Republicans have tried to mask this truth so vigorously that it's always useful to have it affirmed, as Paul Krugman did today in the New York Times. Krugman offers a statement from political scientist Thomas F. Schaller, who has studied the issue carefully. His conclusion is scarcely ambiguous: "Despite the best efforts of Republican spinmeisters to depict American conservatism as a nonracial phenomenon, the partisan impact of racial attitudes in the South is stronger today than in the past."
My own knowledge of the situation doesn't, however, have to depend on political scientists. I grew up in the South, still visit there frequently, and have many family members in the region. Personal interaction has shown me beyond a doubt that hostile views towards blacks and Mexican immigrants is the major motivation for a majority of white voters, even though we have, at least, reached the point that many of them are reluctant to affirm it publicly.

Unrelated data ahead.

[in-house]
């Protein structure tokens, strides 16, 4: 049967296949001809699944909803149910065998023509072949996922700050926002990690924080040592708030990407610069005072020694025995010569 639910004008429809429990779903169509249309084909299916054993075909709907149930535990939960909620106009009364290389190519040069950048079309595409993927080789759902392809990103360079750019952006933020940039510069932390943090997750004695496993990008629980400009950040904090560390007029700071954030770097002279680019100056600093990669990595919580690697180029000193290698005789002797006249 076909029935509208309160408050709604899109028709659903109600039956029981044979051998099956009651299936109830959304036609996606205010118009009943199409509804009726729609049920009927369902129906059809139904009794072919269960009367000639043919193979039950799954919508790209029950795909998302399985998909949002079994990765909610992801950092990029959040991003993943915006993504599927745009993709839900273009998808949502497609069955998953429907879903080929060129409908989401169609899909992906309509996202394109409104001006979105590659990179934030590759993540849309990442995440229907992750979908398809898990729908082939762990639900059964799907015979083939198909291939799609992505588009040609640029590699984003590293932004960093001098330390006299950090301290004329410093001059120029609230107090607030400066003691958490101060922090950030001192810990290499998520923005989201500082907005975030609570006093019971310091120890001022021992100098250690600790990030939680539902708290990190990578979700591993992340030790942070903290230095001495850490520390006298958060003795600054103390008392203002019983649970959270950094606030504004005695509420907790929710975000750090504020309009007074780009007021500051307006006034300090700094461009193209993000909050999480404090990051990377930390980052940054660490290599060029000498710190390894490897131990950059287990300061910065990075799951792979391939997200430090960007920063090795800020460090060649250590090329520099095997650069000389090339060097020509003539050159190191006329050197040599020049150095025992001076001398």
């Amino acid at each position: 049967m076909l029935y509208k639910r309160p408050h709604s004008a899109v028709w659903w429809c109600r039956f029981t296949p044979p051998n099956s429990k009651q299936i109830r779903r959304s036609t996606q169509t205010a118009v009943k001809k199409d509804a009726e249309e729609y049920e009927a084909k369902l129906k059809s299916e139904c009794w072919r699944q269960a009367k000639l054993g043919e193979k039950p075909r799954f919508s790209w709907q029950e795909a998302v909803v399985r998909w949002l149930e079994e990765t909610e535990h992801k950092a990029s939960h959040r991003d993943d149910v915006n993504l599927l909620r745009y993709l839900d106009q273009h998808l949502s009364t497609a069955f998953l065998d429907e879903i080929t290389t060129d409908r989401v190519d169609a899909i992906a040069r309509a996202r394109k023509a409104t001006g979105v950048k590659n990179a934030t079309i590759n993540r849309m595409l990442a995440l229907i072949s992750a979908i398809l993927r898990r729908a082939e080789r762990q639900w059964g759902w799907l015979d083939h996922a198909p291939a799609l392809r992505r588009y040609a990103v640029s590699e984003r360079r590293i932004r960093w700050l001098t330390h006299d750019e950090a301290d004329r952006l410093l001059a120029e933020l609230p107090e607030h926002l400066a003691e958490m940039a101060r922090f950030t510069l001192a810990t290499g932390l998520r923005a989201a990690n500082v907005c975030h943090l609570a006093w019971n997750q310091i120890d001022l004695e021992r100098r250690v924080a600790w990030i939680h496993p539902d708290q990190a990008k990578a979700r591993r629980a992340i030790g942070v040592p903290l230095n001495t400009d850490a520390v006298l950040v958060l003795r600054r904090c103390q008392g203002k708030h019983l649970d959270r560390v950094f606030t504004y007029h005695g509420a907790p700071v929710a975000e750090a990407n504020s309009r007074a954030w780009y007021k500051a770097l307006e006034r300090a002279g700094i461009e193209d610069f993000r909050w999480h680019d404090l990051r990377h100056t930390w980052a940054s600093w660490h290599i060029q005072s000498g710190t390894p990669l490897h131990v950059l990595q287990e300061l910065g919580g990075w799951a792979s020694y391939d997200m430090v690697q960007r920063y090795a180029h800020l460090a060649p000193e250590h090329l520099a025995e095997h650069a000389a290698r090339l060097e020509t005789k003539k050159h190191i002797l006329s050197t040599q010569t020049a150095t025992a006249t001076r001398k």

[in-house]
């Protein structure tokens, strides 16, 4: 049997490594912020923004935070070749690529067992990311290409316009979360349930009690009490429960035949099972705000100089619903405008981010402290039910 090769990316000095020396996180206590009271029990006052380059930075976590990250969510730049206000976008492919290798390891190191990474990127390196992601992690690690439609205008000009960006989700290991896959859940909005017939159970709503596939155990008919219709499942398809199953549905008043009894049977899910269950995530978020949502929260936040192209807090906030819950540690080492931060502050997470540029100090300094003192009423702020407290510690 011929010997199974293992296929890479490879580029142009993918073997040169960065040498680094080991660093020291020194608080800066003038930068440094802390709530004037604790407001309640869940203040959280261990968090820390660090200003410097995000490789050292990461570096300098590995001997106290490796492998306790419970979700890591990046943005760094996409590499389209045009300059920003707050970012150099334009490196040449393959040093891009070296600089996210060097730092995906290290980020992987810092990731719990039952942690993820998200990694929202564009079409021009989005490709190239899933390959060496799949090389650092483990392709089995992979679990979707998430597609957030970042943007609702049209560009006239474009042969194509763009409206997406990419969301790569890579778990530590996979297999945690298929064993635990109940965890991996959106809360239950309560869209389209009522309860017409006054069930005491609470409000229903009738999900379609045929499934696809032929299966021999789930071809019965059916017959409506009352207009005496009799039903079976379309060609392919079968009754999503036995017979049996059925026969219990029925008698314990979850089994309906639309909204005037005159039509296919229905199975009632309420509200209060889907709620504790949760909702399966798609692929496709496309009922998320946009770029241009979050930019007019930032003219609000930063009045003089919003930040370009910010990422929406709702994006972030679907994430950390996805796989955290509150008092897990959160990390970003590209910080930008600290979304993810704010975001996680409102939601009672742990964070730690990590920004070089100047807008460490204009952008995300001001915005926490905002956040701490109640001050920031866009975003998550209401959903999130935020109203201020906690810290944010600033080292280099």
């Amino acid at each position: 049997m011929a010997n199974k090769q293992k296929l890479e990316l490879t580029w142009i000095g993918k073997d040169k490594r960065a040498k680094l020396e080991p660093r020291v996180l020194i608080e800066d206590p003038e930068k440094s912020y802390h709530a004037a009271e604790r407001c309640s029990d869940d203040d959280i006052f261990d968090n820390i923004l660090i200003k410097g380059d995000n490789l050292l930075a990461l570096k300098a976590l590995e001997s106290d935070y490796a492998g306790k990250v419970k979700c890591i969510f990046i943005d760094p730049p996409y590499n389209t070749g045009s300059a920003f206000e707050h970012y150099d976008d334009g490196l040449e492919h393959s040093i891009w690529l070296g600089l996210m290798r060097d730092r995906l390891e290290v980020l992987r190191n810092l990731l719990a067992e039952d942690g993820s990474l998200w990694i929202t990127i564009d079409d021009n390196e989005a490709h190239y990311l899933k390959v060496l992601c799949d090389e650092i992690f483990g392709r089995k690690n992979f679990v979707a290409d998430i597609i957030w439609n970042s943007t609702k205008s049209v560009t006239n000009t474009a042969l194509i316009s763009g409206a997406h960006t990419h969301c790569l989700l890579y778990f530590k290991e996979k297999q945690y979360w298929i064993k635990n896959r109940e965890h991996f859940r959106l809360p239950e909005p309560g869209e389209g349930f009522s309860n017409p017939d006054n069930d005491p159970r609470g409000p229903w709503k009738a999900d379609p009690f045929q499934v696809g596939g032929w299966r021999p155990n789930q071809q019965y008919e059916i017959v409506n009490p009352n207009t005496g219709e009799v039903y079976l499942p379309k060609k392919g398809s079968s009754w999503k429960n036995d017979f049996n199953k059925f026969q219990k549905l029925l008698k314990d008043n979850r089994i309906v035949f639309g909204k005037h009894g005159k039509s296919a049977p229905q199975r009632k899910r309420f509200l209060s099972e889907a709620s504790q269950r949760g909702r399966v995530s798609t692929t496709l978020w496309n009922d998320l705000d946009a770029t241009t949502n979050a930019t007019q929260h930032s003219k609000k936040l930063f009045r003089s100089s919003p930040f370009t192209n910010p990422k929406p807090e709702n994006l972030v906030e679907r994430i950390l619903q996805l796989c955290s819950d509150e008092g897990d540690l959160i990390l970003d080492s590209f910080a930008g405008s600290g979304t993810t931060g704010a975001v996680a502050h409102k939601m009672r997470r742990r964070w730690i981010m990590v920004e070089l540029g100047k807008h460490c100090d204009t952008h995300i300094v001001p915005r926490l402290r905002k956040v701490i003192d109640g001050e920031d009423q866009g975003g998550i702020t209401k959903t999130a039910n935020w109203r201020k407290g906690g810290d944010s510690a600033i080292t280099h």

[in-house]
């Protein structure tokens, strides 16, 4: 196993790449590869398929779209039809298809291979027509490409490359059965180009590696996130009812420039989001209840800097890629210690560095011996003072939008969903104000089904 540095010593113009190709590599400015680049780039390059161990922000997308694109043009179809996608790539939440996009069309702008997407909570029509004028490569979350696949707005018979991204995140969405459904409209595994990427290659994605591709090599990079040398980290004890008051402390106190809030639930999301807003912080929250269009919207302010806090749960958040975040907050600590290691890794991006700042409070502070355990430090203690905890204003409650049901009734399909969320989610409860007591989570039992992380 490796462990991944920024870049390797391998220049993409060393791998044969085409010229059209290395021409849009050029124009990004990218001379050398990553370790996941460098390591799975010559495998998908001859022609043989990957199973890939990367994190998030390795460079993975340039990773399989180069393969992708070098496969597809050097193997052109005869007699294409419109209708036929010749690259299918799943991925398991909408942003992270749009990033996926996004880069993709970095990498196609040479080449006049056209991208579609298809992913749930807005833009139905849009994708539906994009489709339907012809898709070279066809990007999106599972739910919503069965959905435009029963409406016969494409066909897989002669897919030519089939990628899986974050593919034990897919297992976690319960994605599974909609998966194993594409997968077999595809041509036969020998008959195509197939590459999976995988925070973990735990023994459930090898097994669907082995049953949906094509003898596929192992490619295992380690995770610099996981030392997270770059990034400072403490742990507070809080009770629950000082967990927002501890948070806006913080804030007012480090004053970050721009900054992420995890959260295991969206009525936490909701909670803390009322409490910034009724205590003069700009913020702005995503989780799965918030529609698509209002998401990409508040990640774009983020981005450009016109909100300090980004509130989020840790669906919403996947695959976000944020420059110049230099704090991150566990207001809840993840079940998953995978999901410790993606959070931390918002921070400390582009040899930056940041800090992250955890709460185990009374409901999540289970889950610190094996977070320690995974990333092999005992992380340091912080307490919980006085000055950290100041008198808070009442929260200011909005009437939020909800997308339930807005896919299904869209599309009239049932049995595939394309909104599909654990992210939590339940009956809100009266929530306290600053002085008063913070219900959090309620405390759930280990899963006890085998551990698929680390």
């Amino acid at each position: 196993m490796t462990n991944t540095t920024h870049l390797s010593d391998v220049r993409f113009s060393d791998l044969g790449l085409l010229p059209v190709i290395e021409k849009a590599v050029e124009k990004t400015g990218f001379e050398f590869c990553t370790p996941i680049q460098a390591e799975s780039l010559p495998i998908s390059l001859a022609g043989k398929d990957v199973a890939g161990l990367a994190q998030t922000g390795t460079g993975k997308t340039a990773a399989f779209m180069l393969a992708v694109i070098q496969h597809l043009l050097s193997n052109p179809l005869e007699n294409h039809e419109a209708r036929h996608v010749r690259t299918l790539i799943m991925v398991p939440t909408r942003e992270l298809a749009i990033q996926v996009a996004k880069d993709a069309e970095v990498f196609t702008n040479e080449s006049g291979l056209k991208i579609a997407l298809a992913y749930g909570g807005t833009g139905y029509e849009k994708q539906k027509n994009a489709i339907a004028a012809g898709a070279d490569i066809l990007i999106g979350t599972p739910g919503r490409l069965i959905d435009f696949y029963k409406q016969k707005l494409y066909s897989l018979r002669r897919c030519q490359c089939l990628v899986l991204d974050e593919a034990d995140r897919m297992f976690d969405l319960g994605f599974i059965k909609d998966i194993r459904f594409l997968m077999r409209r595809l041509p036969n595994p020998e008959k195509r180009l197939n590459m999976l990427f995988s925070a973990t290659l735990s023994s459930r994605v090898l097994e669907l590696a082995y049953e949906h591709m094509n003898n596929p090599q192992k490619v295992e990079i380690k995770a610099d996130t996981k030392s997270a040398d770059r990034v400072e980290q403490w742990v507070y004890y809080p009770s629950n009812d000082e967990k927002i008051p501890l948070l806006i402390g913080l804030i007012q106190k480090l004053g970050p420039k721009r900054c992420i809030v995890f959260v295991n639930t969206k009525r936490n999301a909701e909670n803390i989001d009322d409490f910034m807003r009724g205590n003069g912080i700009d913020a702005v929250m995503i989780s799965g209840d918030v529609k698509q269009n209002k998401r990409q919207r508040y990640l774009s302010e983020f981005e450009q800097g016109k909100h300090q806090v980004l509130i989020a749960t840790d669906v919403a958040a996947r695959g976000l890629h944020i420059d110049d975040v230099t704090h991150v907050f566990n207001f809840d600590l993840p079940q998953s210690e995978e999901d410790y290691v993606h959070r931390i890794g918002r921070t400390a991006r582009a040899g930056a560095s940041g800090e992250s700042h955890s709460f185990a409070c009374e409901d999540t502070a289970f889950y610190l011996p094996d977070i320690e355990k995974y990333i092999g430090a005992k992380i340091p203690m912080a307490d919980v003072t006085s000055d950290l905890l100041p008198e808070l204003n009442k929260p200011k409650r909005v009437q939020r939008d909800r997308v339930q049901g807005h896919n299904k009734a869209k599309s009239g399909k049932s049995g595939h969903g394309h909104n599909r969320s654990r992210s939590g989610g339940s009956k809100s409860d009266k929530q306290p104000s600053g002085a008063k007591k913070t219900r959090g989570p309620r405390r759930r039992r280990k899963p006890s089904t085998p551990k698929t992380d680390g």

These attitudes are a sad heritage from the past, and we're not going to sweep them away until we acknowledge that they exist. We'll have a far better country if we can reach the point where one of the major parties no longer has to depend on noxious emotions to have a chance to govern.
September 23, 2007
Here's my prediction: the Blackwater scandal will grow and continue to spin out negative publicity for the remainder of the Bush administration. The reason is that Blackwater's situation in Iraq is representative of the entire American incursion into that benighted country. And it cannot be resolved until the U.S. occupation is over.